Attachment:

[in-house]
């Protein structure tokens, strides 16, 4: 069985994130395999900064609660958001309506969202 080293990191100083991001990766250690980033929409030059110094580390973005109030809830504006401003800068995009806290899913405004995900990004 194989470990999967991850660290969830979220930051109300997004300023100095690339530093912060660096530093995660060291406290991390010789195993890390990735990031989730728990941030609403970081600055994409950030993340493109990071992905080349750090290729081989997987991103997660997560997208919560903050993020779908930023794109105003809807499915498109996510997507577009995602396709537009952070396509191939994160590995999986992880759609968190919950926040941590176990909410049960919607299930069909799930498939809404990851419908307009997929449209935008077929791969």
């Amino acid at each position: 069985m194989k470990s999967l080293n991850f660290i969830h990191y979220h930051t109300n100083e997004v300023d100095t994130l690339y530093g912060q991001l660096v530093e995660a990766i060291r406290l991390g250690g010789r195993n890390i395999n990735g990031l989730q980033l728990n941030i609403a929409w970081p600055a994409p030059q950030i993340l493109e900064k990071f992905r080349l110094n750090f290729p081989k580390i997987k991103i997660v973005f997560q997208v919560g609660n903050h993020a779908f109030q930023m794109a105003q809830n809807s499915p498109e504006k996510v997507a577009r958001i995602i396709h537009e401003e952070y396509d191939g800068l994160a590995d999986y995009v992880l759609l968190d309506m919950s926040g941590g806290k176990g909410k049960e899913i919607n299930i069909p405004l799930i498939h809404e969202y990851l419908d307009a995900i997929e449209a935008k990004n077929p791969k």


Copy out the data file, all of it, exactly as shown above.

[in-house]
């Protein structure tokens, strides 16, 4: 069985994130395999900064609660958001309506969202 080293990191100083991001990766250690980033929409030059110094580390973005109030809830504006401003800068995009806290899913405004995900990004 194989470990999967991850660290969830979220930051109300997004300023100095690339530093912060660096530093995660060291406290991390010789195993890390990735990031989730728990941030609403970081600055994409950030993340493109990071992905080349750090290729081989997987991103997660997560997208919560903050993020779908930023794109105003809807499915498109996510997507577009995602396709537009952070396509191939994160590995999986992880759609968190919950926040941590176990909410049960919607299930069909799930498939809404990851419908307009997929449209935008077929791969």
């Amino acid at each position: 069985m194989k470990s999967l080293n991850f660290i969830h990191y979220h930051t109300n100083e997004v300023d100095t994130l690339y530093g912060q991001l660096v530093e995660a990766i060291r406290l991390g250690g010789r195993n890390i395999n990735g990031l989730q980033l728990n941030i609403a929409w970081p600055a994409p030059q950030i993340l493109e900064k990071f992905r080349l110094n750090f290729p081989k580390i997987k991103i997660v973005f997560q997208v919560g609660n903050h993020a779908f109030q930023m794109a105003q809830n809807s499915p498109e504006k996510v997507a577009r958001i995602i396709h537009e401003e952070y396509d191939g800068l994160a590995d999986y995009v992880l759609l968190d309506m919950s926040g941590g806290k176990g909410k049960e899913i919607n299930i069909p405004l799930i498939h809404e969202y990851l419908d307009a995900i997929e449209a935008k990004n077929p791969k």